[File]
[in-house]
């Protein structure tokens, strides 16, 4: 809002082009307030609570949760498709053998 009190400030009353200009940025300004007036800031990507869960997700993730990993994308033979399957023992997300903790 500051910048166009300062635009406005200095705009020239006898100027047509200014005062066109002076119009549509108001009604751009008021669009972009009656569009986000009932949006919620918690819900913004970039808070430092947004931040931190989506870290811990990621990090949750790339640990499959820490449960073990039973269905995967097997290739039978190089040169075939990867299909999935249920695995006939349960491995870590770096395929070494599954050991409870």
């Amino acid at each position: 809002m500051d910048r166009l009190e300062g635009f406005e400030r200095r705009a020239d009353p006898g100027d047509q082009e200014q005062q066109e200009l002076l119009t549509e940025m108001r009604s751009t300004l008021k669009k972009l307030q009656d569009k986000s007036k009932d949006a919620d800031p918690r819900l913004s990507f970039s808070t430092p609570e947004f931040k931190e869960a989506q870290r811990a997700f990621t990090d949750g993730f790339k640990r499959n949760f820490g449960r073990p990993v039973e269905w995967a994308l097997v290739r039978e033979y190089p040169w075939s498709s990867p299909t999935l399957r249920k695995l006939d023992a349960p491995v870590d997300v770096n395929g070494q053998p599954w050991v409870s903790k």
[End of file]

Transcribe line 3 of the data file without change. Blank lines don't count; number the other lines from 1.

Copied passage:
């Amino acid at each position: 809002m500051d910048r166009l009190e300062g635009f406005e400030r200095r705009a020239d009353p006898g100027d047509q082009e200014q005062q066109e200009l002076l119009t549509e940025m108001r009604s751009t300004l008021k669009k972009l307030q009656d569009k986000s007036k009932d949006a919620d800031p918690r819900l913004s990507f970039s808070t430092p609570e947004f931040k931190e869960a989506q870290r811990a997700f990621t990090d949750g993730f790339k640990r499959n949760f820490g449960r073990p990993v039973e269905w995967a994308l097997v290739r039978e033979y190089p040169w075939s498709s990867p299909t999935l399957r249920k695995l006939d023992a349960p491995v870590d997300v770096n395929g070494q053998p599954w050991v409870s903790k």